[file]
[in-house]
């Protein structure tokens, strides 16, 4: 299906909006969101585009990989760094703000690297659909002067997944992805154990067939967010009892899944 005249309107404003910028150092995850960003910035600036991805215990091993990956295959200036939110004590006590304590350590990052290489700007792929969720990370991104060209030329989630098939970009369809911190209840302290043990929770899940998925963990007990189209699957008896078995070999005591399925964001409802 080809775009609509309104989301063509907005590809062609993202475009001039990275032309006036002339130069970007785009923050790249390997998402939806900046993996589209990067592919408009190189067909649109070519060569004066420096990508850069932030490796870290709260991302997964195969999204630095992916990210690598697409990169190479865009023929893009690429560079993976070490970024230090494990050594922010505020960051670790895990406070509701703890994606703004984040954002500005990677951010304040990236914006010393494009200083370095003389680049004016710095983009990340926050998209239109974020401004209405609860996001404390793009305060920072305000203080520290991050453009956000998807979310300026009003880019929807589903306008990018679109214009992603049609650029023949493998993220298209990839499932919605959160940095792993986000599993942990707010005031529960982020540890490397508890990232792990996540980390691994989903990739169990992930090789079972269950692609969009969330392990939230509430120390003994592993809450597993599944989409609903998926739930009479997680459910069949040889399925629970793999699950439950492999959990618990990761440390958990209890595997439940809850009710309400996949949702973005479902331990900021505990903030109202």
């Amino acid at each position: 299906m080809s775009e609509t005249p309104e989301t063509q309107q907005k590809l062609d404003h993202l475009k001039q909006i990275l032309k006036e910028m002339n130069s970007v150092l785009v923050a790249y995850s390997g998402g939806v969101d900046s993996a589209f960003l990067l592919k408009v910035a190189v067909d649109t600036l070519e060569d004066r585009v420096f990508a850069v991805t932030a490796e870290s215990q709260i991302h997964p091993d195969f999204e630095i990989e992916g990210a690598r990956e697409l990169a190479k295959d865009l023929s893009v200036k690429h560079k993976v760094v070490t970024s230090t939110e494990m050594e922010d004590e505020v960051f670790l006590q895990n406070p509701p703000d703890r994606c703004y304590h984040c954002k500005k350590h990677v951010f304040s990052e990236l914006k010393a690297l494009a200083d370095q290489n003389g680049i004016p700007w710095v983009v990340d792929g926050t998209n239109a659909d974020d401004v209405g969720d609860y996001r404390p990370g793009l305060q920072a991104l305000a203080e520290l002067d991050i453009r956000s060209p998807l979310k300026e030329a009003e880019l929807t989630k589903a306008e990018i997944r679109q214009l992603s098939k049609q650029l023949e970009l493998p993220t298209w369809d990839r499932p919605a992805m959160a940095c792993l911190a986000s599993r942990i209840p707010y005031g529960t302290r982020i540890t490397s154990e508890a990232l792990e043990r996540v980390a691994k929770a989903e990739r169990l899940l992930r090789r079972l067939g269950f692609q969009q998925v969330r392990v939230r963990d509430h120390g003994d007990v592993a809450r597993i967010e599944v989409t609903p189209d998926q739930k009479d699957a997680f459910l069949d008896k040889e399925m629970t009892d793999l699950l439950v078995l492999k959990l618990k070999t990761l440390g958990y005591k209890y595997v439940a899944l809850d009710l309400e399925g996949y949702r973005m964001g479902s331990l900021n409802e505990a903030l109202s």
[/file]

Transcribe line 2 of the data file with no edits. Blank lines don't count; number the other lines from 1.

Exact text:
């Protein structure tokens, strides 16, 4: 299906909006969101585009990989760094703000690297659909002067997944992805154990067939967010009892899944 005249309107404003910028150092995850960003910035600036991805215990091993990956295959200036939110004590006590304590350590990052290489700007792929969720990370991104060209030329989630098939970009369809911190209840302290043990929770899940998925963990007990189209699957008896078995070999005591399925964001409802 080809775009609509309104989301063509907005590809062609993202475009001039990275032309006036002339130069970007785009923050790249390997998402939806900046993996589209990067592919408009190189067909649109070519060569004066420096990508850069932030490796870290709260991302997964195969999204630095992916990210690598697409990169190479865009023929893009690429560079993976070490970024230090494990050594922010505020960051670790895990406070509701703890994606703004984040954002500005990677951010304040990236914006010393494009200083370095003389680049004016710095983009990340926050998209239109974020401004209405609860996001404390793009305060920072305000203080520290991050453009956000998807979310300026009003880019929807589903306008990018679109214009992603049609650029023949493998993220298209990839499932919605959160940095792993986000599993942990707010005031529960982020540890490397508890990232792990996540980390691994989903990739169990992930090789079972269950692609969009969330392990939230509430120390003994592993809450597993599944989409609903998926739930009479997680459910069949040889399925629970793999699950439950492999959990618990990761440390958990209890595997439940809850009710309400996949949702973005479902331990900021505990903030109202």